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The lights go out on Google Reader

how to use rss guide news subscriptions aggregator iconSo that’s it then. Someone at Google HQ has just pulled the plug on Reader. It has passed on. It is no more. It has ceased to be. It has gone to meet its maker. It is an ex-RSS reader.

The Mountain View company said back in March that July 1 would be the final day for the RSS service, a decision which deeply upset its loyal but apparently relatively small user base.

Google software engineer Alan Green, who worked on the Reader development team, said there were “two simple reasons” for Google’s decision to close Reader.

“Usage of Google Reader has declined and as a company we’re pouring all of our energy into fewer products,” he said, adding that better “focus” at Google will result in “a better user experience”……with Google products other than Reader, of course. Some observers added that Google’s failure to monetize the service was another factor leading to Reader’s closure.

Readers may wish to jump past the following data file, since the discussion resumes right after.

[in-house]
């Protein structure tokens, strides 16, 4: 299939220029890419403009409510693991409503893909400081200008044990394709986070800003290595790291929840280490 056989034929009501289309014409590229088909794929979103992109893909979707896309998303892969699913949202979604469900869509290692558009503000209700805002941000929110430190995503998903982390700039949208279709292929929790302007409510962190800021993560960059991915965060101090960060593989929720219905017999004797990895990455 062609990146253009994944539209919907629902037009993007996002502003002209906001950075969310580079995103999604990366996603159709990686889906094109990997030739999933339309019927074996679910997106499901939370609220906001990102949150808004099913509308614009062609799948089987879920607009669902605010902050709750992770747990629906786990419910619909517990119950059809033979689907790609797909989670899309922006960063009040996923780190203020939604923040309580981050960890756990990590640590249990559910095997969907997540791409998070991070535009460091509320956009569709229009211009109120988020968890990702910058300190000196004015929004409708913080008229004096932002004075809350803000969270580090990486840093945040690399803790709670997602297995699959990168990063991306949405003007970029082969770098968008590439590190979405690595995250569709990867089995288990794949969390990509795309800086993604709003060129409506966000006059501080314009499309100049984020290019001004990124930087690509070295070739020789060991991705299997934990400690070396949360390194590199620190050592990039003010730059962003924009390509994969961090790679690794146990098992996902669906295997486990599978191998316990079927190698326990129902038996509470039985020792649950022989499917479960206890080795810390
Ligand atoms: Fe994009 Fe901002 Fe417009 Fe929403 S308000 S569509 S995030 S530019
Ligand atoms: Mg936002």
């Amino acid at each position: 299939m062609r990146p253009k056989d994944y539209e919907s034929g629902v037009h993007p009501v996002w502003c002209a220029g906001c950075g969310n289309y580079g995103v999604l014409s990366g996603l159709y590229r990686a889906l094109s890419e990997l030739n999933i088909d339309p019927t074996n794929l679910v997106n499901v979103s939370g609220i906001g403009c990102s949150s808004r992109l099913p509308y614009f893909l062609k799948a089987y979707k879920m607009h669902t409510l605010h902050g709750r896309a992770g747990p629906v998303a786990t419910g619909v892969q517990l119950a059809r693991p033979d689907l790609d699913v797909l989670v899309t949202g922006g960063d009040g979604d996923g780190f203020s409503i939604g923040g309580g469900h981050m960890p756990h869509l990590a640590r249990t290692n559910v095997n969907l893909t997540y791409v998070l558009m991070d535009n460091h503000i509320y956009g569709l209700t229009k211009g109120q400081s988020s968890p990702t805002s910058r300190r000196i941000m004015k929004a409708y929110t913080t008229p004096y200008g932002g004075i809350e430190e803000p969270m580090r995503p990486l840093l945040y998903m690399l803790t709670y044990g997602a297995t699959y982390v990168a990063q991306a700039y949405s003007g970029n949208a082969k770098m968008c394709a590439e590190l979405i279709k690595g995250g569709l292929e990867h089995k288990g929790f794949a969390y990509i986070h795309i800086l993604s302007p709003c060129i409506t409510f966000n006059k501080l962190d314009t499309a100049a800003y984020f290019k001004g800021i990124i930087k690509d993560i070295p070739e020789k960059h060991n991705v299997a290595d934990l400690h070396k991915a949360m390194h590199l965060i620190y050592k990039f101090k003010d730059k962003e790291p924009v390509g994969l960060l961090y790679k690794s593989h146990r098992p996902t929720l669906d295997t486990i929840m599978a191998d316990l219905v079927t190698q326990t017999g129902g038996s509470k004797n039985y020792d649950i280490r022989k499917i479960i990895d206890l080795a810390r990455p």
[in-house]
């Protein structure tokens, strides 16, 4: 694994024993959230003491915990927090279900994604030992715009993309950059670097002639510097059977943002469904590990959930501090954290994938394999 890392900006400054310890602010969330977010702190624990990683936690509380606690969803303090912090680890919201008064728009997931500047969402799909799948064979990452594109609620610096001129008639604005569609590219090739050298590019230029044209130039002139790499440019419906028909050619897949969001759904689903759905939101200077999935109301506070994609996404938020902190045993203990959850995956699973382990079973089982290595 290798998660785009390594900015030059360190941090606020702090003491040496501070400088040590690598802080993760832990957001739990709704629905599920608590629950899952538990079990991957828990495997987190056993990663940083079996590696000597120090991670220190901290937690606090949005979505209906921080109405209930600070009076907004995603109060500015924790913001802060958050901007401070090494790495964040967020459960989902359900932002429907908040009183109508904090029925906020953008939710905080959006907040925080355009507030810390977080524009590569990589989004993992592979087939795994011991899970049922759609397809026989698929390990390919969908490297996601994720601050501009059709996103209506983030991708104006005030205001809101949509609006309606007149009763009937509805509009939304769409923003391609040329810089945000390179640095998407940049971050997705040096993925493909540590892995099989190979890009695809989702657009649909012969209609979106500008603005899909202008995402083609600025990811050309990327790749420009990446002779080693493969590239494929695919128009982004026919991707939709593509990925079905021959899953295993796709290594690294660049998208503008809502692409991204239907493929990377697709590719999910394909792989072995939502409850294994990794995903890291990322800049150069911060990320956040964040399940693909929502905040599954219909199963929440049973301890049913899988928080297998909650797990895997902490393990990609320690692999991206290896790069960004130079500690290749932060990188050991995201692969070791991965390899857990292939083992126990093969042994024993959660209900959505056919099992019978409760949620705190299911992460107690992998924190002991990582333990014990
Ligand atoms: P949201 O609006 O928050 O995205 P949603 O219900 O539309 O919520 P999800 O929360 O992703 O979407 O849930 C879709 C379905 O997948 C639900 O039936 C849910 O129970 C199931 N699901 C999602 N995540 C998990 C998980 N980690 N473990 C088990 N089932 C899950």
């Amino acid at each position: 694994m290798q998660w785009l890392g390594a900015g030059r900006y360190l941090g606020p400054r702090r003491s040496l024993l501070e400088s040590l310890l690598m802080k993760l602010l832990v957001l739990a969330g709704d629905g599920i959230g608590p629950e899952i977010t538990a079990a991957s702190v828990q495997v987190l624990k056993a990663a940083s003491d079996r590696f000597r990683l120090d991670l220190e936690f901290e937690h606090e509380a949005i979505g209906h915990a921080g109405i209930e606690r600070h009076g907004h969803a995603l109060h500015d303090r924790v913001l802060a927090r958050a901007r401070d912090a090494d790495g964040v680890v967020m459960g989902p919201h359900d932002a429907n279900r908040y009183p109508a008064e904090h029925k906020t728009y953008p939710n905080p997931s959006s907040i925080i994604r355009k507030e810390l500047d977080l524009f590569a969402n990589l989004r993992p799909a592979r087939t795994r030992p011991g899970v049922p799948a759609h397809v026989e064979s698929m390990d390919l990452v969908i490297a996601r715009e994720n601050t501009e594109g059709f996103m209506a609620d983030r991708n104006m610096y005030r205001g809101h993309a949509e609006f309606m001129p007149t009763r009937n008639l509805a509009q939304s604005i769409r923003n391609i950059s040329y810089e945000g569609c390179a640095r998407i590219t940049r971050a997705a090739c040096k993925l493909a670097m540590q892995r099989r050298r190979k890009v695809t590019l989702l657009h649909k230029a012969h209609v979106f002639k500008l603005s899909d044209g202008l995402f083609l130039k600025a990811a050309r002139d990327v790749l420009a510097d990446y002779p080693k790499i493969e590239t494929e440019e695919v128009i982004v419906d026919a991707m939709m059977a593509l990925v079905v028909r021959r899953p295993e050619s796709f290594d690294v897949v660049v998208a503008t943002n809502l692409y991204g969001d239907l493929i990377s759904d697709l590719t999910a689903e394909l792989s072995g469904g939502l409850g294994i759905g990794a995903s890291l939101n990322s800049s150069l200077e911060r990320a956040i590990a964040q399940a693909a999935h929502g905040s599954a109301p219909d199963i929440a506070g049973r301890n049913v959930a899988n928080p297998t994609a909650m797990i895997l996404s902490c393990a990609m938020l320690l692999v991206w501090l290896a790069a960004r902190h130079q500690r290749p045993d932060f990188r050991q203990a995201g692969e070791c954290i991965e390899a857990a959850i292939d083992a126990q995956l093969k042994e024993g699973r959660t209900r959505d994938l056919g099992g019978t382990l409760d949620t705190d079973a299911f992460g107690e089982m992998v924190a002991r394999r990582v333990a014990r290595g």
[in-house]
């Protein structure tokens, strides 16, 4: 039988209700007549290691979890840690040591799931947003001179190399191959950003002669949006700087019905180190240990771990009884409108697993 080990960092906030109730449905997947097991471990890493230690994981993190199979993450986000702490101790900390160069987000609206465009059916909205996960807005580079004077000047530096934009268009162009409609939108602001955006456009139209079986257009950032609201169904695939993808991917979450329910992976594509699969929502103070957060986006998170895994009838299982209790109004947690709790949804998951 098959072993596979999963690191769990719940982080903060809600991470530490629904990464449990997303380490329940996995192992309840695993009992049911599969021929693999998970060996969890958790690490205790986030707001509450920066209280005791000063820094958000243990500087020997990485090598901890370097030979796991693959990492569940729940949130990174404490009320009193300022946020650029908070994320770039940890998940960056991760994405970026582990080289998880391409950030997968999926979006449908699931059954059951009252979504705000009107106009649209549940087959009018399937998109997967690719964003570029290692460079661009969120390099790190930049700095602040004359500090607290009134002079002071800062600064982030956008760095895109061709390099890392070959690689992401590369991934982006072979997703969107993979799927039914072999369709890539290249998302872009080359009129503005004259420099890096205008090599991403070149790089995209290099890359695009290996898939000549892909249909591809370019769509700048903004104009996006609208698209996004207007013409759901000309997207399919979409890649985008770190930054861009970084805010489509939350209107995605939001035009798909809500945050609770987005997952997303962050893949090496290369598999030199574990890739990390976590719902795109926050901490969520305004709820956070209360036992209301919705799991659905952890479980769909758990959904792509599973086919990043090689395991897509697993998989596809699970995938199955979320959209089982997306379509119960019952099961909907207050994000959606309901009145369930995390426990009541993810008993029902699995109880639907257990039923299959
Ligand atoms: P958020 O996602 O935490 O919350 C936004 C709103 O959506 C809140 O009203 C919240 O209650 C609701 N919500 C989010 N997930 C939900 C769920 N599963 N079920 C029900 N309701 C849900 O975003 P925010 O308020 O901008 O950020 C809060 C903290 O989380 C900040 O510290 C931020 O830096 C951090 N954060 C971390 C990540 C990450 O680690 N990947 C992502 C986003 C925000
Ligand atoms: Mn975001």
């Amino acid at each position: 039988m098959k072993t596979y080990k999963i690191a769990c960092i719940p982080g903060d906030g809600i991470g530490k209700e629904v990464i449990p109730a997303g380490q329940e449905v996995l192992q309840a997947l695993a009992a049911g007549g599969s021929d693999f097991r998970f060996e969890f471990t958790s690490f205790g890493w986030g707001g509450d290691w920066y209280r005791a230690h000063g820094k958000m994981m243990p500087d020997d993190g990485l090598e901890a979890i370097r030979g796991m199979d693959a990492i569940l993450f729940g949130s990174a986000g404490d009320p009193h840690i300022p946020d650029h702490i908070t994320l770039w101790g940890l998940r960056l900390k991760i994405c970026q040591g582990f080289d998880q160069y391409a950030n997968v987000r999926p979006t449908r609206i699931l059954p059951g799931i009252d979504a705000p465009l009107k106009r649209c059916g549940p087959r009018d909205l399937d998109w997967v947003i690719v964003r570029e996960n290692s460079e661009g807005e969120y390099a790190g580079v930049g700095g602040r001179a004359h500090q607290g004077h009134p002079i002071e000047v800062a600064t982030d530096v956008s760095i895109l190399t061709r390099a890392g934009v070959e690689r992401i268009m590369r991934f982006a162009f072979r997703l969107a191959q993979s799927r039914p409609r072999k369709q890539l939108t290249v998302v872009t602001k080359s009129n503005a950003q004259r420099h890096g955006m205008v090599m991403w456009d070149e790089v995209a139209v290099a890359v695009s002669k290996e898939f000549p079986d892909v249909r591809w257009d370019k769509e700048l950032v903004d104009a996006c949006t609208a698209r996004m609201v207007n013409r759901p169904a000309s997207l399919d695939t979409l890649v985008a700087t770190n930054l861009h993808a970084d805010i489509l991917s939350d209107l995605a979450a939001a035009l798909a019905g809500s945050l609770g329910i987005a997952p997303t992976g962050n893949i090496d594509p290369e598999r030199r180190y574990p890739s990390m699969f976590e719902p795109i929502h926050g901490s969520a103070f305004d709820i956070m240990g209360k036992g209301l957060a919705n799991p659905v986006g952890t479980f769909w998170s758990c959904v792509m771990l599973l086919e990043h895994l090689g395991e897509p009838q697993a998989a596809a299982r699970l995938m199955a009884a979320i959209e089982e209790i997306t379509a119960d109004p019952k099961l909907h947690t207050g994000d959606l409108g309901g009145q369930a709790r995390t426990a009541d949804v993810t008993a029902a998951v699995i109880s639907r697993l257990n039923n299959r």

So, looking ahead, have you, ex-Reader fan, found your Reader replacement yet? The last few months have seen quite a few Web companies falling over themselves to ready a Reader alternative, so it shouldn’t be too hard to find a place where you can unload all your feeds.

Feedly has apparently done rather well out of the closure of Reader, trebling its user base to an impressive 12 million in the space of just a couple of months. Digg’s recently launched offering is also attracting some attention, while The Old Reader may do the trick for people who would really love to see the return of the old Reader.

Users with a smartphone or tablet interested in a more magazine-style experience with their feeds should take a look at services like Pulse, Flipboard or Google Currents.

Do let us know in the comments which service you finally settle on, and why it works for you.

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